Wisconsin workers mobilize to stop ‘right-to-work’ bill

wisconsin_0312Poor and working people throughout Wisconsin began mobilizing to defeat an anti-worker bill just after they heard right-wing Wisconsin state senators’ Feb. 20 announcement that they would “fast track” a right-to-work (for-less) bill through the Senate. Many organizations called for a protest in Milwaukee on Feb. 23 and the Wisconsin AFL-CIO set protests for the state capital, Madison, on Feb. 24 and 25. (facebook.com/defeatrighttowork)

The senators’ stated goal is to ram through the RTW bill with no public hearings and with a vote by affirmation by Feb. 25. The bill would still need to pass the Wisconsin State Assembly, which is also right-wing controlled. The right wing and Wisconsin Gov. Scott Walker aim to pass and sign the bill in two weeks.

Walker had said repeatedly during his latest gubernatorial campaign that RTW was not his focus. He lied. Immediately after the senators’ announcements, Walker said he would sign the RTW bill. Like other right-wing legislative and gubernatorial attacks on the people during Walker’s administration, ramming through the RTW bill is part of an organized, coordinated campaign. It’s a class war paid for by the Bradley Foundation, the Koch brothers, ALEC, the Mackinac Center, Wisconsin Manufacturers and Commerce, the Greater Milwaukee Committee, Milwaukee 7 and other Wall Street and Pentagon interests, with the banks and bondholders taking the lead.

The RTW bill is just one in a series of vicious attacks on organized labor and communities throughout Wisconsin. With Act 10, Wall Street declared war in 2011, virtually eliminating collective bargaining for public sector workers and imposing wage cuts on state workers in the form of higher co-payments for state health insurance and pensions. Since then, austerity measures in Wisconsin have diminished or wiped out safety nets for the people, such as unemployment insurance; food stamps; protections for women, people of color, and lesbian, gay, bisexual, transgender and queer people; and senior care.

This year’s legislative session, which began in January, is a virtual scorched earth campaign against the working class and oppressed peoples in Wisconsin. Bills propose to dismantle and semiprivatize the University of Wisconsin system, strip world-renowned environmental policies and regulations, cut public education funding, implement drug testing for anyone receiving public benefits and more. Every sector of working-class Wisconsin is facing severe austerity with these bills — with people of color throughout the state but especially in Milwaukee to receive the worst effects if these bills are implemented.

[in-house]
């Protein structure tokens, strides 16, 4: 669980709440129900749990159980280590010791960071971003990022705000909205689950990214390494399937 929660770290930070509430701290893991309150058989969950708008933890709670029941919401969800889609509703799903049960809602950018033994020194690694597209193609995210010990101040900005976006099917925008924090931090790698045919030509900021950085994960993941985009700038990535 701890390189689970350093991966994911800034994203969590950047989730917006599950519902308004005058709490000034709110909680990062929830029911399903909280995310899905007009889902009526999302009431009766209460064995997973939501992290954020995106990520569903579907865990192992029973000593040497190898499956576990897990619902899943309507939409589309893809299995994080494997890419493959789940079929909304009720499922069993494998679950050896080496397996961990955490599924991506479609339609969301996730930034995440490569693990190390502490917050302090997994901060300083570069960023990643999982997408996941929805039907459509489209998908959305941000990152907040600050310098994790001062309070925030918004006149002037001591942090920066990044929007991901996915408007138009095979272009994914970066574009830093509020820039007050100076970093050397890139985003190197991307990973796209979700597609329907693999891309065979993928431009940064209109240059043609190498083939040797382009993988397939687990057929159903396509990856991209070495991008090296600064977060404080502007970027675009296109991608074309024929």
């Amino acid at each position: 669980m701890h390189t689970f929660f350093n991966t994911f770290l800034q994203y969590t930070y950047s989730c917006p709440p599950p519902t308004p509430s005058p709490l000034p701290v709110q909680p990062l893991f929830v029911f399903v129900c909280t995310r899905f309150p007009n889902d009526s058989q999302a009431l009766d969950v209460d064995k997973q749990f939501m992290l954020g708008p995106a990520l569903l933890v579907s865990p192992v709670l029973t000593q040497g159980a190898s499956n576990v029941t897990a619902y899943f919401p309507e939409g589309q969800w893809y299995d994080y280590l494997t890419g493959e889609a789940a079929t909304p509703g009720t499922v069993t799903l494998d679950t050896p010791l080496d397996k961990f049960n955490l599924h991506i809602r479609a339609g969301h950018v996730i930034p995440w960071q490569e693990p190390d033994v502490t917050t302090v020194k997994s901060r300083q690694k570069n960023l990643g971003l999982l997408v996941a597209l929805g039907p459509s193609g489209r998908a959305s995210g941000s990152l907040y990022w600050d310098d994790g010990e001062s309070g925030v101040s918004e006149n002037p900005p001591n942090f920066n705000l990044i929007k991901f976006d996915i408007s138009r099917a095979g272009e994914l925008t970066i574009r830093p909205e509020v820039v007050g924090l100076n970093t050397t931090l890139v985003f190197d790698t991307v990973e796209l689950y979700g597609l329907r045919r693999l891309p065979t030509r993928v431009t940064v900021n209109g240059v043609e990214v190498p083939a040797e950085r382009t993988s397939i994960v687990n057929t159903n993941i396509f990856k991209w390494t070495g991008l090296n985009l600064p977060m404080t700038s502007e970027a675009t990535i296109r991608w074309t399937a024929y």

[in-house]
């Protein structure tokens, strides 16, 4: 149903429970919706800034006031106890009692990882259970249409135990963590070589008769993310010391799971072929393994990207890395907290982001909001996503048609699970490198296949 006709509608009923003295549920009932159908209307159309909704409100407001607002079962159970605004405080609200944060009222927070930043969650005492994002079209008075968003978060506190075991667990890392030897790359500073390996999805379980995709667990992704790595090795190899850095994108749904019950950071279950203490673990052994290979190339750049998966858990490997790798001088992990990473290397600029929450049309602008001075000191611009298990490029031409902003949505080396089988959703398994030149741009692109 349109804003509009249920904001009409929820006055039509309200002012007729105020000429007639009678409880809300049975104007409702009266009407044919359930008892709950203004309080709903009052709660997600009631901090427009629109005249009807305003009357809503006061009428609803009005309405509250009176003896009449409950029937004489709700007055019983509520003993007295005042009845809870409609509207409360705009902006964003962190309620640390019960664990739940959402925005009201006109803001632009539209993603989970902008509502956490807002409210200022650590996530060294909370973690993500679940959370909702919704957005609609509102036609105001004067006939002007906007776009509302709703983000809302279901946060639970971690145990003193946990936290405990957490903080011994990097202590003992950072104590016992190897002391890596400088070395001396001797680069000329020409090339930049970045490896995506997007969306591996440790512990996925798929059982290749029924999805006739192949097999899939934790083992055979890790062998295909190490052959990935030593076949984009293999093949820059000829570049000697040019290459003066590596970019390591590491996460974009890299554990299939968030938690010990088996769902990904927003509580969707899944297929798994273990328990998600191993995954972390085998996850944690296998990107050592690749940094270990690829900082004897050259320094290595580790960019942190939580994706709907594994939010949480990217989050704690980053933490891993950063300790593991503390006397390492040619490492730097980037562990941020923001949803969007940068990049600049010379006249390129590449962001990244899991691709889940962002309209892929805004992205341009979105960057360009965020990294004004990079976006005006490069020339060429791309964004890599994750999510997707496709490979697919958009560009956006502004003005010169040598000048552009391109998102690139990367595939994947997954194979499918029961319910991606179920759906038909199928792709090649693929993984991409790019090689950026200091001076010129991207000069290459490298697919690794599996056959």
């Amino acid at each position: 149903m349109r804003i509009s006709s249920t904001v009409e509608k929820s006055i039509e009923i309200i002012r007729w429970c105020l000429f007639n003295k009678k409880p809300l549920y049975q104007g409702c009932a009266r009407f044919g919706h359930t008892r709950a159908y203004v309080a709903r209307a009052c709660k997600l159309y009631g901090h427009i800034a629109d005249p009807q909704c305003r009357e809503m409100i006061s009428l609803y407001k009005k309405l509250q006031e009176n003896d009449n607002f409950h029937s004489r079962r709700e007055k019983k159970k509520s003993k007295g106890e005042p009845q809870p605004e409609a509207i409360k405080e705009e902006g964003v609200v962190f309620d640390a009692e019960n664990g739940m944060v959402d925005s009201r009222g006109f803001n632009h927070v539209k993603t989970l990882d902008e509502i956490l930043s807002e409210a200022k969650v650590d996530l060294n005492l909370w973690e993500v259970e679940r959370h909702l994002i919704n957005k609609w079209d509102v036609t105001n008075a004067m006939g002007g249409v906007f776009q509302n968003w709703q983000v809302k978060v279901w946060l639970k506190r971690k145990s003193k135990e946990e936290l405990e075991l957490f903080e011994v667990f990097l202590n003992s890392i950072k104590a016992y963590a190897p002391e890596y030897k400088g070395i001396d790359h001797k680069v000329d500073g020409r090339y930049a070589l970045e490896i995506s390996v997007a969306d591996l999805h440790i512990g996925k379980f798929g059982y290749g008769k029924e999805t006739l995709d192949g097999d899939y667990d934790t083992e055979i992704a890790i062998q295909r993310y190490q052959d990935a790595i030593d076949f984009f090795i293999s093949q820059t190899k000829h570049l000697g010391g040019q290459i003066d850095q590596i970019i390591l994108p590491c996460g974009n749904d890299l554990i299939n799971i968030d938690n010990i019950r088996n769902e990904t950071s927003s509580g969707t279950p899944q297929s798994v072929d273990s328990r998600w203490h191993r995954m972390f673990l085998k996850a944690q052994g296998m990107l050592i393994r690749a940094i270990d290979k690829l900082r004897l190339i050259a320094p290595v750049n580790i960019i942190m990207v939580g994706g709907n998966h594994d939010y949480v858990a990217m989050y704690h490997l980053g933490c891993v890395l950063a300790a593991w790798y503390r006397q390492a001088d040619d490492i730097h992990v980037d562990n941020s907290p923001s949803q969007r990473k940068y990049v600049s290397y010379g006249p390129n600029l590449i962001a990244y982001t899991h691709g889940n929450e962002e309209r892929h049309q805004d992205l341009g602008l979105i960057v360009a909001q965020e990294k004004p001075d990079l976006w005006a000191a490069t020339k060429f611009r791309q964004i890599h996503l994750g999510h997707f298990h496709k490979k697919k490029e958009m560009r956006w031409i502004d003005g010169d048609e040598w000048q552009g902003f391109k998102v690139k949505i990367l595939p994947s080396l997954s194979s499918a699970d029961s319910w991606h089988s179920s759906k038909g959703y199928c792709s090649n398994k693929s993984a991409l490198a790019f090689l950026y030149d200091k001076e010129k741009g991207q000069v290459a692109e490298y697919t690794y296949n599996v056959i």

Classwide labor-community offensive

The labor, community and student organization — the Wisconsin Bail Out the People Movement — issued an appeal in December calling for a labor-community general strike to defeat the RTW legislation, based in part on the successful historical examples of general strikes in the United States in Minneapolis, San Francisco and Toledo in 1934; in Oakland in 1946; and the “11 Days of Action in Ontario” from 1995 to 1998. The appeal gives detailed examples of how to build for a general strike and includes a clause from the United Auto Workers constitution that “in states of great emergency” the president and a two-thirds vote of the International’s executive board have the authority to call a general strike.

The WI BOPM appeal reads in part:

“Unions are not a ‘special interest’ apart from our suffering communities and all workers — unorganized, retired, young, immigrant or unemployed. Along with uniting all the unions, we must bring in the many community groups affected. Labor must make their problems our own. ‘Social unionism’ can take a big leap forward. While proceeding to authorize the general strike, unions and community groups should convene a huge assembly of the people in Wisconsin. Starting now, all union halls and resources should be available to fight RTW and to support community struggles, especially ones led by Black, Brown and poor white youth, most of whom are unemployed or low-wage workers.”

The appeal concludes:

“Community organizations, church leaders, people of color fighting back against police abuse, women, the LGBTQ community, the education community, foreclosure victims, the unemployed, low-wage workers, the Occupy Wall Street movement, immigrants and all others who are under attack by the international austerity assault must be brought together to prepare for the general strike. Demands must be shaped to make the largest majority of the people of the state understand that we are fighting for everyone. In a state where local and state politicians only represent the 1%, an assembly of the 99% should have commanding authority.”

For updates and how to join the struggle to beat back RTW: ­wisaflcio.typepad.com and wibailoutpeople.org